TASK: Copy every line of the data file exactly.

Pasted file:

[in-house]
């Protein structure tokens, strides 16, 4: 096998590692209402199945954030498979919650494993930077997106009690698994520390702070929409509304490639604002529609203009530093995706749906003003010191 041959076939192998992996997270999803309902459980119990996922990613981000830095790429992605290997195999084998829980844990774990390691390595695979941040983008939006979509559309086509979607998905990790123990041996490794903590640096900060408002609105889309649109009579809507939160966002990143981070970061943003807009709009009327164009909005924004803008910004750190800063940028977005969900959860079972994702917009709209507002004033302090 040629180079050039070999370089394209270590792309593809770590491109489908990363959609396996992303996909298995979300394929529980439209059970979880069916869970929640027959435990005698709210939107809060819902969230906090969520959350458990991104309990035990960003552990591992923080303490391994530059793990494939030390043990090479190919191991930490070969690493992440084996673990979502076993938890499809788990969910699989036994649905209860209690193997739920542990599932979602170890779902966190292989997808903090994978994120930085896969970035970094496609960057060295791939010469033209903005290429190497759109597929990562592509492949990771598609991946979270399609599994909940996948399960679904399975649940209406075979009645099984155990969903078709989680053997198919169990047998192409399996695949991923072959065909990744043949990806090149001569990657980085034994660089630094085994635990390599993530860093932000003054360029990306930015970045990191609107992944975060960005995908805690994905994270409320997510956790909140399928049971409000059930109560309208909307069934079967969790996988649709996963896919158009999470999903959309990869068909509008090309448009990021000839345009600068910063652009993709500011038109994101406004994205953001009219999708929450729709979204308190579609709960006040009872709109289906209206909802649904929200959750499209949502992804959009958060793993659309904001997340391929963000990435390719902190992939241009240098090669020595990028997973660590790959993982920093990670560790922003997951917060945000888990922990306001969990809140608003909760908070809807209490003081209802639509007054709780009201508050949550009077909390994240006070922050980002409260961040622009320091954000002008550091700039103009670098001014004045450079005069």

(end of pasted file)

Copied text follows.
[in-house]
């Protein structure tokens, strides 16, 4: 096998590692209402199945954030498979919650494993930077997106009690698994520390702070929409509304490639604002529609203009530093995706749906003003010191 041959076939192998992996997270999803309902459980119990996922990613981000830095790429992605290997195999084998829980844990774990390691390595695979941040983008939006979509559309086509979607998905990790123990041996490794903590640096900060408002609105889309649109009579809507939160966002990143981070970061943003807009709009009327164009909005924004803008910004750190800063940028977005969900959860079972994702917009709209507002004033302090 040629180079050039070999370089394209270590792309593809770590491109489908990363959609396996992303996909298995979300394929529980439209059970979880069916869970929640027959435990005698709210939107809060819902969230906090969520959350458990991104309990035990960003552990591992923080303490391994530059793990494939030390043990090479190919191991930490070969690493992440084996673990979502076993938890499809788990969910699989036994649905209860209690193997739920542990599932979602170890779902966190292989997808903090994978994120930085896969970035970094496609960057060295791939010469033209903005290429190497759109597929990562592509492949990771598609991946979270399609599994909940996948399960679904399975649940209406075979009645099984155990969903078709989680053997198919169990047998192409399996695949991923072959065909990744043949990806090149001569990657980085034994660089630094085994635990390599993530860093932000003054360029990306930015970045990191609107992944975060960005995908805690994905994270409320997510956790909140399928049971409000059930109560309208909307069934079967969790996988649709996963896919158009999470999903959309990869068909509008090309448009990021000839345009600068910063652009993709500011038109994101406004994205953001009219999708929450729709979204308190579609709960006040009872709109289906209206909802649904929200959750499209949502992804959009958060793993659309904001997340391929963000990435390719902190992939241009240098090669020595990028997973660590790959993982920093990670560790922003997951917060945000888990922990306001969990809140608003909760908070809807209490003081209802639509007054709780009201508050949550009077909390994240006070922050980002409260961040622009320091954000002008550091700039103009670098001014004045450079005069």